Monitor’s new role

So what can be done to address these barriers and help local decision makers make the right choices when it comes to reconfiguration? As part of its new role, Monitor has a duty to enable integration – and this is a duty which we take extremely seriously. We believe that in order to reconfigure services in a way that achieves integration you not only have to change the way that systems, pathways and organisations operate but you must create a coordinated care system that is flexible enough to meet the needs of individual patients and robust enough to safeguard the sustainability of health and social care provision at a local and national level.

The measures we are putting in place will help commissioners and providers do this. In our new role, Monitor will require licence holders to avoid behaviours that would be detrimental to enabling integrated care. Through our pricing strategy we aim to remove obstacles that prevent patients moving smoothly from one service to another by creating incentives that promote quality and meet patient needs.

Developing outcomes-based payment models

In the short term this means raising awareness amongst commissioners about the flexibilities that exist under Payment By Results, in the longer term it means developing outcomes-based payment models, where providers are incentivised to ensure that the patient receives the best service for their individual needs – wherever that may come from. These drivers to integration need to be supported by a coordinated effort between ourselves, the NHS Commissioning Board, the Local Government Association and the DH to produce the right kind of advice, tools and guidance to empower local NHS leaders to make the bold decisions necessary.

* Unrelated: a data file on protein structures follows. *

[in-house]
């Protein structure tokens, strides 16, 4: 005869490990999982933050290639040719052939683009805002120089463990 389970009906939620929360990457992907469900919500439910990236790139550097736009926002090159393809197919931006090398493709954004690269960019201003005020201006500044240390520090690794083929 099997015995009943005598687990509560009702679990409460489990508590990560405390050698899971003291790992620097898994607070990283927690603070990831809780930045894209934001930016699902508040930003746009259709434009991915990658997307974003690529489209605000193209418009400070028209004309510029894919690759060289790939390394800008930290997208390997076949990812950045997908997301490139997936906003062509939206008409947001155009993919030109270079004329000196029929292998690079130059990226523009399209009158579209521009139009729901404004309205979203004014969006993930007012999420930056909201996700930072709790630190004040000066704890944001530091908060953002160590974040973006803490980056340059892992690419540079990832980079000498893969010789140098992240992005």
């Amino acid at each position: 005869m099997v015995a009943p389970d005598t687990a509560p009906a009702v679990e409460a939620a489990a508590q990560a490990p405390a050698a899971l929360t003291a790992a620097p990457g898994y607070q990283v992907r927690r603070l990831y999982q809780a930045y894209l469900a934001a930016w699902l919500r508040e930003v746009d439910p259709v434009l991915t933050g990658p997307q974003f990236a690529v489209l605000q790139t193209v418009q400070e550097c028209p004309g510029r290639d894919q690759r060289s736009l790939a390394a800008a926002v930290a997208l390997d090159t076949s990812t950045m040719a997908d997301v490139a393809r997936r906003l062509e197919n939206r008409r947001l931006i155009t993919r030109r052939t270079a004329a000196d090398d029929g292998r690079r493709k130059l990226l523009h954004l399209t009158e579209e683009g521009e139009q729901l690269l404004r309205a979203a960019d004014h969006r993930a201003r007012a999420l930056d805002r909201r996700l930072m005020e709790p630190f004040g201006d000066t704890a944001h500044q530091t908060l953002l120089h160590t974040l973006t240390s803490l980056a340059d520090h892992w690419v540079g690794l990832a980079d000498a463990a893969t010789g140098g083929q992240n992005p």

Ultimately, however, the onus is on local decision makers to make sure reconfiguration gives them the desired outcome. The acceptance by providers of the need to reconfigure services means that the possible options for local commissioners are wide ranging. But in order to achieve the cultural approach necessary for services to work in an integrated way, they must work with other parts of the local NHS to gain their support from the start.

In particular this means working with their local communities to make sure they are making decisions that are in the best interest of patients today and in the future. In fact, to make change palatable we must make sure that patients can see the benefits for them in a tangible and immediate way.

The NHS is facing up to the pressures on the health and social care systems which have created the imperative to change. It is my belief that this change must include a significant move towards the better integration of services, and better integration can only be achieved if everyone involved in that change believes in the benefits it will deliver for the community.  

* David Bennett will give a keynote address at the NHS Alliance conference on The Road to Integration on 22 November.